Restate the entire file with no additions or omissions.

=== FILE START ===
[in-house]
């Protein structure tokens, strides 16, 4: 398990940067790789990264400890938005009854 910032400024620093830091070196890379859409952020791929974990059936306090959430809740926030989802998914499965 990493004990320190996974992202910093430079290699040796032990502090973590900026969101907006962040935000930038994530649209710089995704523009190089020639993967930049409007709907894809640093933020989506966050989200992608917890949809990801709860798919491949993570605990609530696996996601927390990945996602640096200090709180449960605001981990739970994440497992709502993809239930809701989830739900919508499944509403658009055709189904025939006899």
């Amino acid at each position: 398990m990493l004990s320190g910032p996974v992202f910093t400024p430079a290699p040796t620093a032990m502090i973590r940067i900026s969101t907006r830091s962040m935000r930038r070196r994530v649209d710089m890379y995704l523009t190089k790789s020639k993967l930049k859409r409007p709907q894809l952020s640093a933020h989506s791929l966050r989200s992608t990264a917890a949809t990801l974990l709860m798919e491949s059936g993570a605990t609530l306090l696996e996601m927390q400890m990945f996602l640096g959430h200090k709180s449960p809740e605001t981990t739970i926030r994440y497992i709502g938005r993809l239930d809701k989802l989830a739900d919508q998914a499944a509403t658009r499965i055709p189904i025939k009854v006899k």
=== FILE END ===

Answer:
[in-house]
């Protein structure tokens, strides 16, 4: 398990940067790789990264400890938005009854 910032400024620093830091070196890379859409952020791929974990059936306090959430809740926030989802998914499965 990493004990320190996974992202910093430079290699040796032990502090973590900026969101907006962040935000930038994530649209710089995704523009190089020639993967930049409007709907894809640093933020989506966050989200992608917890949809990801709860798919491949993570605990609530696996996601927390990945996602640096200090709180449960605001981990739970994440497992709502993809239930809701989830739900919508499944509403658009055709189904025939006899």
């Amino acid at each position: 398990m990493l004990s320190g910032p996974v992202f910093t400024p430079a290699p040796t620093a032990m502090i973590r940067i900026s969101t907006r830091s962040m935000r930038r070196r994530v649209d710089m890379y995704l523009t190089k790789s020639k993967l930049k859409r409007p709907q894809l952020s640093a933020h989506s791929l966050r989200s992608t990264a917890a949809t990801l974990l709860m798919e491949s059936g993570a605990t609530l306090l696996e996601m927390q400890m990945f996602l640096g959430h200090k709180s449960p809740e605001t981990t739970i926030r994440y497992i709502g938005r993809l239930d809701k989802l989830a739900d919508q998914a499944a509403t658009r499965i055709p189904i025939k009854v006899k």